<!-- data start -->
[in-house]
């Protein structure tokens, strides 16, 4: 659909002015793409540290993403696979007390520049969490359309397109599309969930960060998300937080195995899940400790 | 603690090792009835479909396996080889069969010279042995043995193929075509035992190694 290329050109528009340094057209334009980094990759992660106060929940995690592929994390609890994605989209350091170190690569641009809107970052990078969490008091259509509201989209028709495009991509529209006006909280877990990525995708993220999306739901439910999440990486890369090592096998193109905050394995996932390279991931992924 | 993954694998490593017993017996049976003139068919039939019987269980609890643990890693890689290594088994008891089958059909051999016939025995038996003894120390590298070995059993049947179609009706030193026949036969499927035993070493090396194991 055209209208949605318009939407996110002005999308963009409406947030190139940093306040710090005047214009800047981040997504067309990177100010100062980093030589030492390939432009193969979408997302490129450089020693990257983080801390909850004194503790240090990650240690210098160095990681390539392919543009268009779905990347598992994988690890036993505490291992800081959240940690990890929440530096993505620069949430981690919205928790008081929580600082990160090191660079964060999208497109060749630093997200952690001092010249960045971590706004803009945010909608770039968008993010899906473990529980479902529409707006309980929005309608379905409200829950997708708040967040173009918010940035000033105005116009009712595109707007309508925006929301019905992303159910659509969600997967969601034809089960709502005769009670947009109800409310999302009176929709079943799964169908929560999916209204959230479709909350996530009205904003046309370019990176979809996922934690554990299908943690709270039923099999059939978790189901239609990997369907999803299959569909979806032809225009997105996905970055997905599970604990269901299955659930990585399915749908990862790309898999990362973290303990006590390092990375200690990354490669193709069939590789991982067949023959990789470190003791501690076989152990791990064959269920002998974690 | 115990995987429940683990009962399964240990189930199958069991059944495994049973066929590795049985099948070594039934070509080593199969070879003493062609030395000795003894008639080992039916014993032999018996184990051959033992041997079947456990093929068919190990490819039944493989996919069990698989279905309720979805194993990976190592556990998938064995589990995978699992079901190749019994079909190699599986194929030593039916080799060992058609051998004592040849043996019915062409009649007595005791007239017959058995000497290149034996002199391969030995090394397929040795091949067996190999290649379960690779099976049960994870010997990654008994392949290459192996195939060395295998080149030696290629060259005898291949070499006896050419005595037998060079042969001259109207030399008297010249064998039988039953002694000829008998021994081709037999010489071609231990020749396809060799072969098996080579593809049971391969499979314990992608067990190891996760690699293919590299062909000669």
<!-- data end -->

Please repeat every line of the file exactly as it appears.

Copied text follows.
[in-house]
């Protein structure tokens, strides 16, 4: 659909002015793409540290993403696979007390520049969490359309397109599309969930960060998300937080195995899940400790 | 603690090792009835479909396996080889069969010279042995043995193929075509035992190694 290329050109528009340094057209334009980094990759992660106060929940995690592929994390609890994605989209350091170190690569641009809107970052990078969490008091259509509201989209028709495009991509529209006006909280877990990525995708993220999306739901439910999440990486890369090592096998193109905050394995996932390279991931992924 | 993954694998490593017993017996049976003139068919039939019987269980609890643990890693890689290594088994008891089958059909051999016939025995038996003894120390590298070995059993049947179609009706030193026949036969499927035993070493090396194991 055209209208949605318009939407996110002005999308963009409406947030190139940093306040710090005047214009800047981040997504067309990177100010100062980093030589030492390939432009193969979408997302490129450089020693990257983080801390909850004194503790240090990650240690210098160095990681390539392919543009268009779905990347598992994988690890036993505490291992800081959240940690990890929440530096993505620069949430981690919205928790008081929580600082990160090191660079964060999208497109060749630093997200952690001092010249960045971590706004803009945010909608770039968008993010899906473990529980479902529409707006309980929005309608379905409200829950997708708040967040173009918010940035000033105005116009009712595109707007309508925006929301019905992303159910659509969600997967969601034809089960709502005769009670947009109800409310999302009176929709079943799964169908929560999916209204959230479709909350996530009205904003046309370019990176979809996922934690554990299908943690709270039923099999059939978790189901239609990997369907999803299959569909979806032809225009997105996905970055997905599970604990269901299955659930990585399915749908990862790309898999990362973290303990006590390092990375200690990354490669193709069939590789991982067949023959990789470190003791501690076989152990791990064959269920002998974690 | 115990995987429940683990009962399964240990189930199958069991059944495994049973066929590795049985099948070594039934070509080593199969070879003493062609030395000795003894008639080992039916014993032999018996184990051959033992041997079947456990093929068919190990490819039944493989996919069990698989279905309720979805194993990976190592556990998938064995589990995978699992079901190749019994079909190699599986194929030593039916080799060992058609051998004592040849043996019915062409009649007595005791007239017959058995000497290149034996002199391969030995090394397929040795091949067996190999290649379960690779099976049960994870010997990654008994392949290459192996195939060395295998080149030696290629060259005898291949070499006896050419005595037998060079042969001259109207030399008297010249064998039988039953002694000829008998021994081709037999010489071609231990020749396809060799072969098996080579593809049971391969499979314990992608067990190891996760690699293919590299062909000669």